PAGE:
Wednesday, September 19, 2018

Pablo Solarz's magical THE LAST SUIT opens -- finally! -- in New York and Los Angeles

When The Last Suit (El último traje) opened here in South Florida -- seven months ago! -- it had a hugely successful run, remaining in local theaters for weeks. It is finally reaching New York City, Los Angeles and elsewhere around the country, so a re-post for this wonderful movie is necessary.

There's no way to know, I think, as THE LAST SUIT (El último traje) begins, and an old and infirm grandfather gets into a very funny and bizarre conversation with his favorite grand-daughter, just where in hell this movie could possibly be heading. Before long it turns into a road trip, peopled with a host of wonderful characters brought to life by a splendid cast. At heart, though, it is a family saga/memory piece, by the finale of which, you may find yourself, as did I, in a puddle of quiet tears that have been absolutely earned by every moment that has come before.

Made by Pablo Solarz (shown at left), the movie boasts a filmmaker who has had quite an interesting history so far --  from the lovely little surprise, Intimate Stories (which he wrote), to A Husband for My Wife, a script that has been made into a film three times already, in three different languages: Spanish, Italian and Korean.

With The Last Suit, which works beautifully in every one of its many aspects, and which Solarz both wrote and directed, I suspect that this relatively young filmmaker may have a hard time topping himself. If he does, TrustMovies dearly hopes he will still be around to see the result.

What makes this movie work so well is how filled it is with empathy and compassion. This is neither overdone nor all that apparent for awhile, however, because its main character, Abraham Bursztein, played by that crack Argentine actor Miguel Ángel Solá, above and below, who is so damned perfect in the role of the nasty-but-needy grandpa that, were this an American movie, he'd be an immediate shoo-in for an Oscar nomination (and probably the award itself).

If Solá alone were all the film had to offer, it might be enough, so thoroughly has the actor nailed the infirmities and obscenities of old age, rolling them into a performance that -- via its combination of wit, humor and glum reality -- keeps you at bay even as it forces you to enter and finally empathize with the life of this man.

Fortunately, Abraham either meets or is surrounded by character after character who may initially seem gruff and unpleasant (and who would not be when confronted by a guy like this?) but who, once some understanding of the man and his need kicks in, warms up and comes to his aid. This would include the young fellow (Martín Piroyansky, at left, above) unlucky enough to be seated next to Abraham on a plane,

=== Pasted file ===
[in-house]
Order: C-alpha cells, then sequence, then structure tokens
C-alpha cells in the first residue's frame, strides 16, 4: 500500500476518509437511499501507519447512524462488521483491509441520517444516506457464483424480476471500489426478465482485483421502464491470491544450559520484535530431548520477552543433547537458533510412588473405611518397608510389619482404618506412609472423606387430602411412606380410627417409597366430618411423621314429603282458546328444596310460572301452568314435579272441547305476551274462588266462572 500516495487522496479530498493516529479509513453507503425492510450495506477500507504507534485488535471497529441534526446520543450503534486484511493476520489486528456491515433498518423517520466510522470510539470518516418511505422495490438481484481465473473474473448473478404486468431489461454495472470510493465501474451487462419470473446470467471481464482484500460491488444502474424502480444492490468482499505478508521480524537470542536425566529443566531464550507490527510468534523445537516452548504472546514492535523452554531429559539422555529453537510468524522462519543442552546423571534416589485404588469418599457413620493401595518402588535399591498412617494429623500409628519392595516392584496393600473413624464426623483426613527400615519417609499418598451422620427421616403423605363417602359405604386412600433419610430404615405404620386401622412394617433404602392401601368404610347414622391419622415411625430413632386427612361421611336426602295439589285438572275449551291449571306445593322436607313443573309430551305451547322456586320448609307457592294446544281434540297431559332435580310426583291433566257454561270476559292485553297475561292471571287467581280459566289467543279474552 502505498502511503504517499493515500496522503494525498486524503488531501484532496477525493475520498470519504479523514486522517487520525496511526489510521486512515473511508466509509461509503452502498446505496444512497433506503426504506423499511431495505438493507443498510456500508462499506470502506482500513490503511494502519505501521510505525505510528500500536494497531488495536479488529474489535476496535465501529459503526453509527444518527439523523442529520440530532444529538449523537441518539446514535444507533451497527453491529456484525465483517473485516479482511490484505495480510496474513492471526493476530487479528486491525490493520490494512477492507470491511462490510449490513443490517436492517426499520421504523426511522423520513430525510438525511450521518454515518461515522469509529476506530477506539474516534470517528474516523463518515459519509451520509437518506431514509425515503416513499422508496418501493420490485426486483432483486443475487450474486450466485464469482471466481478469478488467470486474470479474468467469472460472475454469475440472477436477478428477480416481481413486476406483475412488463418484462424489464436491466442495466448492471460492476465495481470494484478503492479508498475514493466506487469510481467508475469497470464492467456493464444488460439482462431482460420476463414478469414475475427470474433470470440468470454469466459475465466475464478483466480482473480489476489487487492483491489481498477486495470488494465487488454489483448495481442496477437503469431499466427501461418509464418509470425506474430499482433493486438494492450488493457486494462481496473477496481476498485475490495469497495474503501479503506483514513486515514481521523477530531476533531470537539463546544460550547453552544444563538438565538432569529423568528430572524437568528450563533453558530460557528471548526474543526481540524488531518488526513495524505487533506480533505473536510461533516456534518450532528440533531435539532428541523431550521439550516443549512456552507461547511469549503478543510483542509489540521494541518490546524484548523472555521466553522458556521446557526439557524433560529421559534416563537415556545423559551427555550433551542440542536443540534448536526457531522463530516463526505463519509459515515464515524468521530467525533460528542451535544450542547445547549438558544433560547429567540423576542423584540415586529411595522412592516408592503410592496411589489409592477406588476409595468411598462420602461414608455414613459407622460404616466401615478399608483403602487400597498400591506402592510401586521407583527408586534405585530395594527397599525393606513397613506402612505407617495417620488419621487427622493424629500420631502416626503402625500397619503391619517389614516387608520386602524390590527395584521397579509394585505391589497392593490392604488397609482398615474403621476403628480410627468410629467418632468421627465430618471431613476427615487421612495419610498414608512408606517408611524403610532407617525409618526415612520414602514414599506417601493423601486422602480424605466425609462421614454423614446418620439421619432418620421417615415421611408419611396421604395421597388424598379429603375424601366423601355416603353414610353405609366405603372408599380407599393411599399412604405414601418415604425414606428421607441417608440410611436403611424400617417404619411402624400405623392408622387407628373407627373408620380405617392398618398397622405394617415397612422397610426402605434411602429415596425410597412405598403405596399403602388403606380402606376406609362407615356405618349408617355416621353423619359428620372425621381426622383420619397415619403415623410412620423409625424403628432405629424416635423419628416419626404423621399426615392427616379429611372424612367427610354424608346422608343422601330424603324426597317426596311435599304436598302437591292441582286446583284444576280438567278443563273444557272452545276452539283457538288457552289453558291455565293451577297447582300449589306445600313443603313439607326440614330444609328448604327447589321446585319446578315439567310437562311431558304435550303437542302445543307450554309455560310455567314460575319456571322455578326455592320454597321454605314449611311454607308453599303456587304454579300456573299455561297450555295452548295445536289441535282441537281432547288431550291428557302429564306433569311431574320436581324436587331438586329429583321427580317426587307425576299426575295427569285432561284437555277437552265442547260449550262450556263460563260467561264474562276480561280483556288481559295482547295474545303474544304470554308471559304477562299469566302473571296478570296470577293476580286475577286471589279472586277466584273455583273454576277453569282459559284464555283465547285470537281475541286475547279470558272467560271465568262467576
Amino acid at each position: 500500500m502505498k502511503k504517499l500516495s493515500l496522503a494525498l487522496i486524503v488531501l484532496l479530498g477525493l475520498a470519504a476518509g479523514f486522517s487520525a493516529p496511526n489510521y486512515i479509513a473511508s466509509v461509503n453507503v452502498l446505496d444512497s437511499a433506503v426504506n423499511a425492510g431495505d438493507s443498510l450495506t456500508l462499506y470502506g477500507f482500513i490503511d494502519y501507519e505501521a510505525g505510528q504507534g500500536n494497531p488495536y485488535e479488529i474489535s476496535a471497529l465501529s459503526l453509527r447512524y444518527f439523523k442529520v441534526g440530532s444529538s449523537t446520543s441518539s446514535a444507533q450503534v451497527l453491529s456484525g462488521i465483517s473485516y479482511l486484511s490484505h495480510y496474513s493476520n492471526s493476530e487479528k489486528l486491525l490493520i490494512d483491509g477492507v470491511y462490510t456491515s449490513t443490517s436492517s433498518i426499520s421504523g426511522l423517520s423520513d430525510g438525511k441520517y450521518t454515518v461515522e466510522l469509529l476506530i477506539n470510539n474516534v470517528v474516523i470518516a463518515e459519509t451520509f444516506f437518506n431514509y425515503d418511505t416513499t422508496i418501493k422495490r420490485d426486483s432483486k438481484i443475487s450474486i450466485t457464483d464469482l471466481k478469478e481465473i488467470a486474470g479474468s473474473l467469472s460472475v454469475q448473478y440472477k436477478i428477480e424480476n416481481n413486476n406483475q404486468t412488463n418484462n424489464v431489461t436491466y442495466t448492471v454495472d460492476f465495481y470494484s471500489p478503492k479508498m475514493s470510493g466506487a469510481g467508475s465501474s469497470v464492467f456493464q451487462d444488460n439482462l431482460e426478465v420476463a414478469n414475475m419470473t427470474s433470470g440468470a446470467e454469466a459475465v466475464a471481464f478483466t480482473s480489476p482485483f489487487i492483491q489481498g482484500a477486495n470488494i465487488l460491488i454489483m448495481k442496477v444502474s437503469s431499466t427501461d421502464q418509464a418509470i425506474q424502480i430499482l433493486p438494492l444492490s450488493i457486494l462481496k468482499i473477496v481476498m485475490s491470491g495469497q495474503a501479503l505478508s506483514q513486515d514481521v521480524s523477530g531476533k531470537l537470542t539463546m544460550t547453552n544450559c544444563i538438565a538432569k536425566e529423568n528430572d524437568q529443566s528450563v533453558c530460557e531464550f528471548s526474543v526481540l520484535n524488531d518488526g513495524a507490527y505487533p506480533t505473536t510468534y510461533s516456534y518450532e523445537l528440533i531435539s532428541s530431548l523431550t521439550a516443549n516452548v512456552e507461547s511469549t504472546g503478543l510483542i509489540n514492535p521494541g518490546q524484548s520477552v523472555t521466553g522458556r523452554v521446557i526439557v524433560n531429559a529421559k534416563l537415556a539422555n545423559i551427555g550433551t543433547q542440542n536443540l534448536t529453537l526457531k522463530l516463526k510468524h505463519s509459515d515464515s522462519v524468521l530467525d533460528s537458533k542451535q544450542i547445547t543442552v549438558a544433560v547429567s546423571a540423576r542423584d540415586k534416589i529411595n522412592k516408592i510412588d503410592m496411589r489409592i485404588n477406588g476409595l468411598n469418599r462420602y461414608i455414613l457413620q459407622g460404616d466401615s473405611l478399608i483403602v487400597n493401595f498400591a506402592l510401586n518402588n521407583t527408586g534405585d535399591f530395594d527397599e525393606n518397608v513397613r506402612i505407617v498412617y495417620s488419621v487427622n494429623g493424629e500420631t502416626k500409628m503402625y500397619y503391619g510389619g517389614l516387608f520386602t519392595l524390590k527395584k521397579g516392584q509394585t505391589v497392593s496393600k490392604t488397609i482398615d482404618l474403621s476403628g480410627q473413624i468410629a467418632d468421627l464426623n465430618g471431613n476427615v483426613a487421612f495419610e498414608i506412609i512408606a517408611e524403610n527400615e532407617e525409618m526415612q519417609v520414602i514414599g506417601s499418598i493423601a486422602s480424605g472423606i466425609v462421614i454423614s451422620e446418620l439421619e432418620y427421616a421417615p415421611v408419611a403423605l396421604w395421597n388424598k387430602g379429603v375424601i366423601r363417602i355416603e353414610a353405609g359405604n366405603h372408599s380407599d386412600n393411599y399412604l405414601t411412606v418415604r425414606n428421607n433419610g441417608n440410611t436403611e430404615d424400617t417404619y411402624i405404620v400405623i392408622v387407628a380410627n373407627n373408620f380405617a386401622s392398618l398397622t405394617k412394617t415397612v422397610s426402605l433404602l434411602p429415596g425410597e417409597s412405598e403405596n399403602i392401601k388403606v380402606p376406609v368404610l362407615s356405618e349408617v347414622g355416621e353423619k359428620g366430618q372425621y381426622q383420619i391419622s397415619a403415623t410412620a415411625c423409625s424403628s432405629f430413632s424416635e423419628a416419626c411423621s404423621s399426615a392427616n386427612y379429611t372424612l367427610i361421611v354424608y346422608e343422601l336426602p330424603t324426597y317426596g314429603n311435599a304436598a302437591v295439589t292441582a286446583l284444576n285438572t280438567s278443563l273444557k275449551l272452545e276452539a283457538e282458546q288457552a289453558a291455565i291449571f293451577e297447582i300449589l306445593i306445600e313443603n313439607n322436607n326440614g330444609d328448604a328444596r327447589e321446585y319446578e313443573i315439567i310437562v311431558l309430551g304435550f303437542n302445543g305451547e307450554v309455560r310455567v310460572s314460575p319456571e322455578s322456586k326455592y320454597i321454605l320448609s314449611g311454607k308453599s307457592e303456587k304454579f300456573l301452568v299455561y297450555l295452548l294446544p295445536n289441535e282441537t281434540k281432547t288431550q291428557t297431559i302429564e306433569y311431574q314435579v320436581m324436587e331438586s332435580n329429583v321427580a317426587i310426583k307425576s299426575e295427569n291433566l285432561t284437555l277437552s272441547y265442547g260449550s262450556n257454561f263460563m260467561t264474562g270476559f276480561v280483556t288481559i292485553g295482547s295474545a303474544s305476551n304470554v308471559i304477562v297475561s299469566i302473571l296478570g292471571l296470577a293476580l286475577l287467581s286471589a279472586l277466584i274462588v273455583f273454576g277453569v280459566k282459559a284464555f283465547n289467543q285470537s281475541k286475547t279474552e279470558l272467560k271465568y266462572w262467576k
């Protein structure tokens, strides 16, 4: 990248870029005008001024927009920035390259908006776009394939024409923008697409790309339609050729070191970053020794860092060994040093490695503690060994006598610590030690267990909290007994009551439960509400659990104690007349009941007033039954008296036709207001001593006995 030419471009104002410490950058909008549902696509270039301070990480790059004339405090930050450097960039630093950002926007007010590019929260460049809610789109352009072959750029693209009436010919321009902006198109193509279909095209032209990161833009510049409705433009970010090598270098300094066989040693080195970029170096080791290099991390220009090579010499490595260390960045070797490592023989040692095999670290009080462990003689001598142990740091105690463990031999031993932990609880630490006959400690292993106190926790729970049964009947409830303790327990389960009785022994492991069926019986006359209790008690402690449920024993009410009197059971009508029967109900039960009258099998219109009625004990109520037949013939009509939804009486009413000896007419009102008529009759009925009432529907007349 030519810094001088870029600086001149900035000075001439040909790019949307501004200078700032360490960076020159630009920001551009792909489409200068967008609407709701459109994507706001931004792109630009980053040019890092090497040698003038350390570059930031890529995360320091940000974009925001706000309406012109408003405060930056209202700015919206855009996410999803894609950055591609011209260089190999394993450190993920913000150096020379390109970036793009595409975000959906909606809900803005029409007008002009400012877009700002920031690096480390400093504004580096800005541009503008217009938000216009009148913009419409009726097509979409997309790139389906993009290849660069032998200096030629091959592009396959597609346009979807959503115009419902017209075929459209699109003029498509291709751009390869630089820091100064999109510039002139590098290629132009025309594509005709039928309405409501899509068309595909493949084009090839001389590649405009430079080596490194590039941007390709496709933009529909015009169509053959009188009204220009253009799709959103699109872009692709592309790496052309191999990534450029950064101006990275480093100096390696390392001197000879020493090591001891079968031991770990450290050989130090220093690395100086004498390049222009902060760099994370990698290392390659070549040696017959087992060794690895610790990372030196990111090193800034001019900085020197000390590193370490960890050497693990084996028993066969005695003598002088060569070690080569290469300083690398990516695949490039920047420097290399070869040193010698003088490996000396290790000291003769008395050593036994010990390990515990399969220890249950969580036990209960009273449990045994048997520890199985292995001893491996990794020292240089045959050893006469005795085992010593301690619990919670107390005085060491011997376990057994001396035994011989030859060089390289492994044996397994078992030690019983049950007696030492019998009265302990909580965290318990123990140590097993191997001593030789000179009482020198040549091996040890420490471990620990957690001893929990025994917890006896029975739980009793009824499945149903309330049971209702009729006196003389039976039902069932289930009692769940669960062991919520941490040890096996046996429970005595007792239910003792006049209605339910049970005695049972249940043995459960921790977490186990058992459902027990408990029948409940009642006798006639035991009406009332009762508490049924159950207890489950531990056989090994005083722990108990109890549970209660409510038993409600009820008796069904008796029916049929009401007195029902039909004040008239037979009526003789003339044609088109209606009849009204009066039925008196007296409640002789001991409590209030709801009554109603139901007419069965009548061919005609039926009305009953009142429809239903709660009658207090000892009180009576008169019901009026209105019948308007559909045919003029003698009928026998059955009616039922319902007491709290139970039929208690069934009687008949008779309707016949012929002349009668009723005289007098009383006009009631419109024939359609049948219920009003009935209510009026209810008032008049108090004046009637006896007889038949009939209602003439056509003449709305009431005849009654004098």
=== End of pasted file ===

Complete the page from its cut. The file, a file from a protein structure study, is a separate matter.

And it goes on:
and the hôtelière (Ángela Molina, above, left) from whom he tries to con a "reduced rate" on his hotel room. What a pleasure it is to see one of Spain's great actresses on view here -- and singing, too! Best of all maybe are two characters our not-quite-hero meets along the way who come to his aid in ways both expected and quite not.

The lovely Julia Beerhold plays a German woman of the post-WWII generation who tries with all her might to both heal and make up for the sins of the past. (See the wonderful documentary Germans & Jews for a further and deeper exploration of this.) How Ms Beerhold's character honors Abraham's wishes proves memorable indeed. His last helper, a hospital nurse played beautifully by Olga Boladz, above, is the final enabler in bringing to a close Abraham's journey.

Along that journey, memory plays a major role, and Solarz's ability to infuse his images (as above) with the same beauty and compassion he feels for all his characters is rather extraordinary. Is The Last Suit sentimental? You bet. But the sentiment here is so earned and welcome, and the tale told so filled with humor, surprise and deep feeling that the result is a road trip very much worth taking, while Mr. Solá's performance is an absolute don't-miss.

From Outsider Pictures , in Spanish with English subtitles, and running a near-perfect 86 minutes, the movie opens this Friday, September 21, in New York City at the AMC Lincoln Square and the Kew Gardens Cinema in Queens, and on Friday, September 28, in Los Angeles in Laemmle's Music Hall and Town Center 5. To see if it will be playing near you, simply click here and then click on IN CINEMAS on the task bar at top.

Tuesday, September 18, 2018

Lisa D'Apolito's documentary LOVE, GILDA tracks the career of a popular 1970s comedian

Gilda Radner was a very big name during the 1970s and 80s, appearing  regularly on Saturday Night Live (SNL) from 1975-80, doing her own one-woman show on Broadway, and finally appearing in some flop movies toward the end of her career. For fans of this popular comedian -- and there are many now in or approaching their senior years -- LOVE, GILDA, the new bio-documentary directed by Lisa D'Apolito, will probably be a "must."